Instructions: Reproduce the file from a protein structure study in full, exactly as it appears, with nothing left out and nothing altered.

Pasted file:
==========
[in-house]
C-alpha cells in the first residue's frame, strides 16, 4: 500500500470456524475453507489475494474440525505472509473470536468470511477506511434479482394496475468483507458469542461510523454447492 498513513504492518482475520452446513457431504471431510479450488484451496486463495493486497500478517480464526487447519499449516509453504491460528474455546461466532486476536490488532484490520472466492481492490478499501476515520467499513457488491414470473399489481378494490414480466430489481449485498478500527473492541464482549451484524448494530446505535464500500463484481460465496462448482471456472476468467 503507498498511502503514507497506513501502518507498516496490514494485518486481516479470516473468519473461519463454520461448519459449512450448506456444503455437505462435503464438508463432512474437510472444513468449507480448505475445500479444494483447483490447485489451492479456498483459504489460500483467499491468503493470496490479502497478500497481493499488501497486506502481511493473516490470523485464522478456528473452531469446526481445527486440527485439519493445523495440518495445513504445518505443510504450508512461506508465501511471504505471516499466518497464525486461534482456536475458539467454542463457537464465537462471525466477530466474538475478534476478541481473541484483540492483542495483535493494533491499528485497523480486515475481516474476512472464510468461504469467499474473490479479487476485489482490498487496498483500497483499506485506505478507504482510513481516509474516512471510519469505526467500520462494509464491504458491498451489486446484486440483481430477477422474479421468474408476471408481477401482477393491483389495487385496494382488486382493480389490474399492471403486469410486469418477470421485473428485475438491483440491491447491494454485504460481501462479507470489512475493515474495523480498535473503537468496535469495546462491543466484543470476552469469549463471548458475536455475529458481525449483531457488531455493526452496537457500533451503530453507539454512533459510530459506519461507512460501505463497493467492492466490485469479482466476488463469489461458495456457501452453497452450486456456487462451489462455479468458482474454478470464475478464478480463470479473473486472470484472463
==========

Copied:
[in-house]
C-alpha cells in the first residue's frame, strides 16, 4: 500500500470456524475453507489475494474440525505472509473470536468470511477506511434479482394496475468483507458469542461510523454447492 498513513504492518482475520452446513457431504471431510479450488484451496486463495493486497500478517480464526487447519499449516509453504491460528474455546461466532486476536490488532484490520472466492481492490478499501476515520467499513457488491414470473399489481378494490414480466430489481449485498478500527473492541464482549451484524448494530446505535464500500463484481460465496462448482471456472476468467 503507498498511502503514507497506513501502518507498516496490514494485518486481516479470516473468519473461519463454520461448519459449512450448506456444503455437505462435503464438508463432512474437510472444513468449507480448505475445500479444494483447483490447485489451492479456498483459504489460500483467499491468503493470496490479502497478500497481493499488501497486506502481511493473516490470523485464522478456528473452531469446526481445527486440527485439519493445523495440518495445513504445518505443510504450508512461506508465501511471504505471516499466518497464525486461534482456536475458539467454542463457537464465537462471525466477530466474538475478534476478541481473541484483540492483542495483535493494533491499528485497523480486515475481516474476512472464510468461504469467499474473490479479487476485489482490498487496498483500497483499506485506505478507504482510513481516509474516512471510519469505526467500520462494509464491504458491498451489486446484486440483481430477477422474479421468474408476471408481477401482477393491483389495487385496494382488486382493480389490474399492471403486469410486469418477470421485473428485475438491483440491491447491494454485504460481501462479507470489512475493515474495523480498535473503537468496535469495546462491543466484543470476552469469549463471548458475536455475529458481525449483531457488531455493526452496537457500533451503530453507539454512533459510530459506519461507512460501505463497493467492492466490485469479482466476488463469489461458495456457501452453497452450486456456487462451489462455479468458482474454478470464475478464478480463470479473473486472470484472463